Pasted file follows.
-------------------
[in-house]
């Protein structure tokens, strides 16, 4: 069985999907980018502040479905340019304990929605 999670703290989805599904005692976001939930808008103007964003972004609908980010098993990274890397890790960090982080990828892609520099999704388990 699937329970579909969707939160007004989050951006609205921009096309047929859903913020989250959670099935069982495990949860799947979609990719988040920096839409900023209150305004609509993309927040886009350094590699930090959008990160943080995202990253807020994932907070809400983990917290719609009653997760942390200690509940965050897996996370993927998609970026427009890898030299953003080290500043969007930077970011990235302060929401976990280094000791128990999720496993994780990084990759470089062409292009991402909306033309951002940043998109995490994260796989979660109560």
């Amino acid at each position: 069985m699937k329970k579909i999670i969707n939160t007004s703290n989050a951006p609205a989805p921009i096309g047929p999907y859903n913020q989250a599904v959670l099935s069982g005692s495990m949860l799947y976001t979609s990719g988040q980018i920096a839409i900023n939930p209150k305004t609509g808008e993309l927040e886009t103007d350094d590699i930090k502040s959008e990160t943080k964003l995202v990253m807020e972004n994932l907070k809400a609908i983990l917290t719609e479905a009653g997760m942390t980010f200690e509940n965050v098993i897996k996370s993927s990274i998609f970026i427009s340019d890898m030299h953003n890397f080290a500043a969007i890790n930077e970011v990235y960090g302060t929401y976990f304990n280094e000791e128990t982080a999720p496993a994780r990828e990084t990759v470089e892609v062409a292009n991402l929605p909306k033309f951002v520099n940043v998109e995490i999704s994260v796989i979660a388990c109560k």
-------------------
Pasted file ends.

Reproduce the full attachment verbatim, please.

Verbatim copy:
[in-house]
């Protein structure tokens, strides 16, 4: 069985999907980018502040479905340019304990929605 999670703290989805599904005692976001939930808008103007964003972004609908980010098993990274890397890790960090982080990828892609520099999704388990 699937329970579909969707939160007004989050951006609205921009096309047929859903913020989250959670099935069982495990949860799947979609990719988040920096839409900023209150305004609509993309927040886009350094590699930090959008990160943080995202990253807020994932907070809400983990917290719609009653997760942390200690509940965050897996996370993927998609970026427009890898030299953003080290500043969007930077970011990235302060929401976990280094000791128990999720496993994780990084990759470089062409292009991402909306033309951002940043998109995490994260796989979660109560």
């Amino acid at each position: 069985m699937k329970k579909i999670i969707n939160t007004s703290n989050a951006p609205a989805p921009i096309g047929p999907y859903n913020q989250a599904v959670l099935s069982g005692s495990m949860l799947y976001t979609s990719g988040q980018i920096a839409i900023n939930p209150k305004t609509g808008e993309l927040e886009t103007d350094d590699i930090k502040s959008e990160t943080k964003l995202v990253m807020e972004n994932l907070k809400a609908i983990l917290t719609e479905a009653g997760m942390t980010f200690e509940n965050v098993i897996k996370s993927s990274i998609f970026i427009s340019d890898m030299h953003n890397f080290a500043a969007i890790n930077e970011v990235y960090g302060t929401y976990f304990n280094e000791e128990t982080a999720p496993a994780r990828e990084t990759v470089e892609v062409a292009n991402l929605p909306k033309f951002v520099n940043v998109e995490i999704s994260v796989i979660a388990c109560k």